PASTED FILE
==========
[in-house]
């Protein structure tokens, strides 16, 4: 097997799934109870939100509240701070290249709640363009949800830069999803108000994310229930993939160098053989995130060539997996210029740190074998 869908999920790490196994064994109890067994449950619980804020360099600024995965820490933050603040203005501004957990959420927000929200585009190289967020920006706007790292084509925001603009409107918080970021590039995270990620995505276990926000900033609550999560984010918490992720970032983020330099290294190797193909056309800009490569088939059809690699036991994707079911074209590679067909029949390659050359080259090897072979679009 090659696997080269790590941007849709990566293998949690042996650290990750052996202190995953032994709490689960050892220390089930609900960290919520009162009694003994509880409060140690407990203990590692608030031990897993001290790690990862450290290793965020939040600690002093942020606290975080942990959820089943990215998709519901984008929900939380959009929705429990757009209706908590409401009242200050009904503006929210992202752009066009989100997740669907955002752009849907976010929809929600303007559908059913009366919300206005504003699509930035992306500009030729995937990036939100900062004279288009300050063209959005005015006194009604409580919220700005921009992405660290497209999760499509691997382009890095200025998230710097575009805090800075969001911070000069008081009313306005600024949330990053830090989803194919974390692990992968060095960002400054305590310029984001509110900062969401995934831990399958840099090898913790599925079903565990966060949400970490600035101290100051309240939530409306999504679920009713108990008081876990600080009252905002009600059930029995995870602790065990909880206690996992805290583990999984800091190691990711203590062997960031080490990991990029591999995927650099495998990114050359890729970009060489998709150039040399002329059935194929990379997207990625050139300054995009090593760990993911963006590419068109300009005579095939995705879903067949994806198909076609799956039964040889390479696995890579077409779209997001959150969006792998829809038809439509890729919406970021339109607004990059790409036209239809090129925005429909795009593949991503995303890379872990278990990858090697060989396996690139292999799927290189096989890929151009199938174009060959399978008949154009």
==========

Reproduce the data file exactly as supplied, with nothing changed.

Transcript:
[in-house]
């Protein structure tokens, strides 16, 4: 097997799934109870939100509240701070290249709640363009949800830069999803108000994310229930993939160098053989995130060539997996210029740190074998 869908999920790490196994064994109890067994449950619980804020360099600024995965820490933050603040203005501004957990959420927000929200585009190289967020920006706007790292084509925001603009409107918080970021590039995270990620995505276990926000900033609550999560984010918490992720970032983020330099290294190797193909056309800009490569088939059809690699036991994707079911074209590679067909029949390659050359080259090897072979679009 090659696997080269790590941007849709990566293998949690042996650290990750052996202190995953032994709490689960050892220390089930609900960290919520009162009694003994509880409060140690407990203990590692608030031990897993001290790690990862450290290793965020939040600690002093942020606290975080942990959820089943990215998709519901984008929900939380959009929705429990757009209706908590409401009242200050009904503006929210992202752009066009989100997740669907955002752009849907976010929809929600303007559908059913009366919300206005504003699509930035992306500009030729995937990036939100900062004279288009300050063209959005005015006194009604409580919220700005921009992405660290497209999760499509691997382009890095200025998230710097575009805090800075969001911070000069008081009313306005600024949330990053830090989803194919974390692990992968060095960002400054305590310029984001509110900062969401995934831990399958840099090898913790599925079903565990966060949400970490600035101290100051309240939530409306999504679920009713108990008081876990600080009252905002009600059930029995995870602790065990909880206690996992805290583990999984800091190691990711203590062997960031080490990991990029591999995927650099495998990114050359890729970009060489998709150039040399002329059935194929990379997207990625050139300054995009090593760990993911963006590419068109300009005579095939995705879903067949994806198909076609799956039964040889390479696995890579077409779209997001959150969006792998829809038809439509890729919406970021339109607004990059790409036209239809090129925005429909795009593949991503995303890379872990278990990858090697060989396996690139292999799927290189096989890929151009199938174009060959399978008949154009």